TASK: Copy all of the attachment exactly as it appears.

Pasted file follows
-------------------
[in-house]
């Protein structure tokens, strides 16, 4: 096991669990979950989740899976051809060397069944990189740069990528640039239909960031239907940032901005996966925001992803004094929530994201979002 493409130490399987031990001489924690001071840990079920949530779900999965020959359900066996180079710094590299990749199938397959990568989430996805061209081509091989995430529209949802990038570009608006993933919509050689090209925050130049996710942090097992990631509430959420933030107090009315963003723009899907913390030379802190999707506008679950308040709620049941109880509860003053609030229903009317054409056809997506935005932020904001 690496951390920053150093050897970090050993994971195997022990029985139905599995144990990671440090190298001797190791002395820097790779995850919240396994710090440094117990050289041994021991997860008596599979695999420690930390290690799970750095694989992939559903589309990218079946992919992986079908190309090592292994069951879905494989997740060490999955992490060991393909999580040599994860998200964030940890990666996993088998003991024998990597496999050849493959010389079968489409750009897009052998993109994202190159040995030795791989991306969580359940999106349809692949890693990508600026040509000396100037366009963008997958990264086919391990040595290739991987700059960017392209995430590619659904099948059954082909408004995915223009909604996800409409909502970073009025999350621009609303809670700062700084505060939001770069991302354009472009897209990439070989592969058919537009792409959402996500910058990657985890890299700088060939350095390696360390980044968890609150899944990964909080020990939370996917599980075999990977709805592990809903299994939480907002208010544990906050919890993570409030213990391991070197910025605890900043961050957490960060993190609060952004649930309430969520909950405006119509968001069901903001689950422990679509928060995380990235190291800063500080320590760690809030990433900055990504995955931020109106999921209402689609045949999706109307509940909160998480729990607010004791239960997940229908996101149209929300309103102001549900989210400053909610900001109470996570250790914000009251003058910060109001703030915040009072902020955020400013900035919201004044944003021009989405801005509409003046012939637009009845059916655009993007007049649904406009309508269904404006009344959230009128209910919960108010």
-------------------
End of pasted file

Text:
[in-house]
């Protein structure tokens, strides 16, 4: 096991669990979950989740899976051809060397069944990189740069990528640039239909960031239907940032901005996966925001992803004094929530994201979002 493409130490399987031990001489924690001071840990079920949530779900999965020959359900066996180079710094590299990749199938397959990568989430996805061209081509091989995430529209949802990038570009608006993933919509050689090209925050130049996710942090097992990631509430959420933030107090009315963003723009899907913390030379802190999707506008679950308040709620049941109880509860003053609030229903009317054409056809997506935005932020904001 690496951390920053150093050897970090050993994971195997022990029985139905599995144990990671440090190298001797190791002395820097790779995850919240396994710090440094117990050289041994021991997860008596599979695999420690930390290690799970750095694989992939559903589309990218079946992919992986079908190309090592292994069951879905494989997740060490999955992490060991393909999580040599994860998200964030940890990666996993088998003991024998990597496999050849493959010389079968489409750009897009052998993109994202190159040995030795791989991306969580359940999106349809692949890693990508600026040509000396100037366009963008997958990264086919391990040595290739991987700059960017392209995430590619659904099948059954082909408004995915223009909604996800409409909502970073009025999350621009609303809670700062700084505060939001770069991302354009472009897209990439070989592969058919537009792409959402996500910058990657985890890299700088060939350095390696360390980044968890609150899944990964909080020990939370996917599980075999990977709805592990809903299994939480907002208010544990906050919890993570409030213990391991070197910025605890900043961050957490960060993190609060952004649930309430969520909950405006119509968001069901903001689950422990679509928060995380990235190291800063500080320590760690809030990433900055990504995955931020109106999921209402689609045949999706109307509940909160998480729990607010004791239960997940229908996101149209929300309103102001549900989210400053909610900001109470996570250790914000009251003058910060109001703030915040009072902020955020400013900035919201004044944003021009989405801005509409003046012939637009009845059916655009993007007049649904406009309508269904404006009344959230009128209910919960108010």